The Kansas City Drupal Users Group has decided to build a new site to document our activities as a group. We have been using Meetup.com to organize, which is good for exposure. However it isn't that great for communication in the group. Being a co-organizer for the group, I registered a domain and pointed it to a "coming soon" page on one of my Linodes. I then spoke to Pantheon about hosting. They graciously offered to host the site as a Community Project. Pantheon even allowed us to experiment with their Multidev environment. More on Multidev later.
I have been working independently for the last 9 yrs and haven't had to work in a team since the days of Dreamweaver MX! After searching for guidance on how we might attack the project, and getting little feedback, we decided to just dive in! There were a couple bumps early and a quick reboot, but I think we are now on track. So I felt it was important to document our process, and hopefully even get some feedback on how we might improve our approach!
After hours of searching Google, lots of trial and error, and a bunch of grumbling, I had a breakthrough and finally figured out how to get Source Maps to work under Chrome and Compass. The problem is that this functionality has been around for over a year in various forms in the pre-release versions of Sass and Chrome. As such, many of the posts I found were out dated and didn't work with the current, stable versions. So this post is partially to document the process for myself (and a small victory lap!), but hopefully someone else will get something out of it.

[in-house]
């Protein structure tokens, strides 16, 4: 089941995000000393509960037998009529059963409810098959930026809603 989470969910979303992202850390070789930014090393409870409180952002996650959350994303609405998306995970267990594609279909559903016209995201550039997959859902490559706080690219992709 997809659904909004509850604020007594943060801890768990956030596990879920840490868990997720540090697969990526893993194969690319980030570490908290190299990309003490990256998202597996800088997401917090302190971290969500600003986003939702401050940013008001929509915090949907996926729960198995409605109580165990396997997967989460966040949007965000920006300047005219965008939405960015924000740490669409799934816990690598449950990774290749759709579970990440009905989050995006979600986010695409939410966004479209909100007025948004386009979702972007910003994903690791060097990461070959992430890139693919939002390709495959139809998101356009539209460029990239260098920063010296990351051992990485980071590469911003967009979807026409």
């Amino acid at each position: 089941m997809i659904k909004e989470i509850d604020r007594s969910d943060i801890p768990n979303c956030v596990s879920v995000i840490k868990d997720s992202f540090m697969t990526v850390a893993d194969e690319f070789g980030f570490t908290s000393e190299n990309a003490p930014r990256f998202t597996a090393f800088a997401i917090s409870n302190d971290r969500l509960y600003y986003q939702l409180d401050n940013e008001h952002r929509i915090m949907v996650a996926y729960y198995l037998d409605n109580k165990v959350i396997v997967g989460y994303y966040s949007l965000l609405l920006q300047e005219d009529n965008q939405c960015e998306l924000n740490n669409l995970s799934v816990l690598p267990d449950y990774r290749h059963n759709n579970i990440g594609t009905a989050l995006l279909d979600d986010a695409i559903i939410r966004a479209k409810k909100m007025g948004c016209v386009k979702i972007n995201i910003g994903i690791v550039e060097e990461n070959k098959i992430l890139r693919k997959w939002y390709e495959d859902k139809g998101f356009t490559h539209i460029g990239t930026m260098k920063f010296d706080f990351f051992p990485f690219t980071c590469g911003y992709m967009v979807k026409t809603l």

There is a lot about Drupal that is pretty awesome, upgrades and content migration don't top the list however. Trevor James's new book, Migrating to Drupal 7, is published by Packt and takes a look at a couple ways of getting existing content into Drupal. The two most common ways are the Feeds module and the Migrate module, both are touched on. Additionally the Drupal 6 to Drupal 7 upgrade preocess is covered, as well as importing content into Drupal from Wordpress.
Typically I find that learning by doing works best for me, and there are some subjects (Drupal) that lend themselves to this approach as well. Drupal 7 Development by Example sounded like just the ticket. Many of the big keywords are hit on while flipping through the preface. Initially this sounds great, but perhaps there are too many? This book appears to have all the right intentions, but maybe it bites off a bit too much?
Running multiple sites on a single codebase is only one of Drupal's tricks, and it is a cool one! Packt's new mini book digs into the multi-site topics and provides a wealth of info for all levels of site builders.
The Monkey was very happy to see that Dani Nordin didn't waste anytime jumping straight into the content with her designer oriented book. Admittedly at 170 pages, there isn't room for fluff! However she does manage to pack in some good stuff that should appeal to those that are more oriented towards the front end and visual side of Drupal. Drupal is complex enough that there are several processes a good project should go through before code or pixels are laid down.